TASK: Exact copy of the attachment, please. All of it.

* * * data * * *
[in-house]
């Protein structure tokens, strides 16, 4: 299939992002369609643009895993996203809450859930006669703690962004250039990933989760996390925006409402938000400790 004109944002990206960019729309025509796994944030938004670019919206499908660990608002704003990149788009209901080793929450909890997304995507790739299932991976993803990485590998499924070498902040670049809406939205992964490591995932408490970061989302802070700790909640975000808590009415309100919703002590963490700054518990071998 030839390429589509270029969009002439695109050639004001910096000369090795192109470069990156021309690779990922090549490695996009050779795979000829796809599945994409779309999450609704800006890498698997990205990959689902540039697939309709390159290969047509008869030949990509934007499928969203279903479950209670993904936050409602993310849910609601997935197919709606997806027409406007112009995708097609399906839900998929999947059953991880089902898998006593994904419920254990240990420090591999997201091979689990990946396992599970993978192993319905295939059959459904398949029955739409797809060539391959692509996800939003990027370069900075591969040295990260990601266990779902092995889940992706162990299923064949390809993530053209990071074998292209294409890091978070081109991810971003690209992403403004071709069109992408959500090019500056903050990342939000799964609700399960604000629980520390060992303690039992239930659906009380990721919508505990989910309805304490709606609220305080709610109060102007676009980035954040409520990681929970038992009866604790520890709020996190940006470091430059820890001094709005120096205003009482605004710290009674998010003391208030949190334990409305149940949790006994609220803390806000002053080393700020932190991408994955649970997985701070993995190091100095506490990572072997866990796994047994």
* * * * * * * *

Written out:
[in-house]
């Protein structure tokens, strides 16, 4: 299939992002369609643009895993996203809450859930006669703690962004250039990933989760996390925006409402938000400790 004109944002990206960019729309025509796994944030938004670019919206499908660990608002704003990149788009209901080793929450909890997304995507790739299932991976993803990485590998499924070498902040670049809406939205992964490591995932408490970061989302802070700790909640975000808590009415309100919703002590963490700054518990071998 030839390429589509270029969009002439695109050639004001910096000369090795192109470069990156021309690779990922090549490695996009050779795979000829796809599945994409779309999450609704800006890498698997990205990959689902540039697939309709390159290969047509008869030949990509934007499928969203279903479950209670993904936050409602993310849910609601997935197919709606997806027409406007112009995708097609399906839900998929999947059953991880089902898998006593994904419920254990240990420090591999997201091979689990990946396992599970993978192993319905295939059959459904398949029955739409797809060539391959692509996800939003990027370069900075591969040295990260990601266990779902092995889940992706162990299923064949390809993530053209990071074998292209294409890091978070081109991810971003690209992403403004071709069109992408959500090019500056903050990342939000799964609700399960604000629980520390060992303690039992239930659906009380990721919508505990989910309805304490709606609220305080709610109060102007676009980035954040409520990681929970038992009866604790520890709020996190940006470091430059820890001094709005120096205003009482605004710290009674998010003391208030949190334990409305149940949790006994609220803390806000002053080393700020932190991408994955649970997985701070993995190091100095506490990572072997866990796994047994």